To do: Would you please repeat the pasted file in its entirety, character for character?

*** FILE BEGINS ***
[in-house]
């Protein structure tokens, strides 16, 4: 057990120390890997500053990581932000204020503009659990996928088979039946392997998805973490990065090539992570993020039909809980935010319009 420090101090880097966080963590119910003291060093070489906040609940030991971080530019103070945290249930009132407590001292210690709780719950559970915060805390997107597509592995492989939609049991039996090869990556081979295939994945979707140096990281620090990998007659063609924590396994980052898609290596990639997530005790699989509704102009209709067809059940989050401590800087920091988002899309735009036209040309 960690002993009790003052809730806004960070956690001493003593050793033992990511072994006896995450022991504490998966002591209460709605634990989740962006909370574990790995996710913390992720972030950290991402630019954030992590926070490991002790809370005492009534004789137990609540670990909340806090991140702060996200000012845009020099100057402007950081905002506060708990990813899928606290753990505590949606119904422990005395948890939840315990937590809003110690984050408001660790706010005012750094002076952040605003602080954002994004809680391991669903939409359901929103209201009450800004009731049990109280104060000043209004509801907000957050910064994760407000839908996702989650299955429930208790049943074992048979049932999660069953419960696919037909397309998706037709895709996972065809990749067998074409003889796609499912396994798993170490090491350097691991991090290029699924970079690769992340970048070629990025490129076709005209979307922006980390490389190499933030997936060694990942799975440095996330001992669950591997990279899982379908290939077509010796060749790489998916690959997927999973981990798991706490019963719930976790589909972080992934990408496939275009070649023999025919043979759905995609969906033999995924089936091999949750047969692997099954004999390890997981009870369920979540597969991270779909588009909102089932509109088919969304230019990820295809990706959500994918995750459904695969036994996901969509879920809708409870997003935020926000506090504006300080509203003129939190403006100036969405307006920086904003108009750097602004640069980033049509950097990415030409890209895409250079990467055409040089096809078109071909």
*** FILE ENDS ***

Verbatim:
[in-house]
């Protein structure tokens, strides 16, 4: 057990120390890997500053990581932000204020503009659990996928088979039946392997998805973490990065090539992570993020039909809980935010319009 420090101090880097966080963590119910003291060093070489906040609940030991971080530019103070945290249930009132407590001292210690709780719950559970915060805390997107597509592995492989939609049991039996090869990556081979295939994945979707140096990281620090990998007659063609924590396994980052898609290596990639997530005790699989509704102009209709067809059940989050401590800087920091988002899309735009036209040309 960690002993009790003052809730806004960070956690001493003593050793033992990511072994006896995450022991504490998966002591209460709605634990989740962006909370574990790995996710913390992720972030950290991402630019954030992590926070490991002790809370005492009534004789137990609540670990909340806090991140702060996200000012845009020099100057402007950081905002506060708990990813899928606290753990505590949606119904422990005395948890939840315990937590809003110690984050408001660790706010005012750094002076952040605003602080954002994004809680391991669903939409359901929103209201009450800004009731049990109280104060000043209004509801907000957050910064994760407000839908996702989650299955429930208790049943074992048979049932999660069953419960696919037909397309998706037709895709996972065809990749067998074409003889796609499912396994798993170490090491350097691991991090290029699924970079690769992340970048070629990025490129076709005209979307922006980390490389190499933030997936060694990942799975440095996330001992669950591997990279899982379908290939077509010796060749790489998916690959997927999973981990798991706490019963719930976790589909972080992934990408496939275009070649023999025919043979759905995609969906033999995924089936091999949750047969692997099954004999390890997981009870369920979540597969991270779909588009909102089932509109088919969304230019990820295809990706959500994918995750459904695969036994996901969509879920809708409870997003935020926000506090504006300080509203003129939190403006100036969405307006920086904003108009750097602004640069980033049509950097990415030409890209895409250079990467055409040089096809078109071909």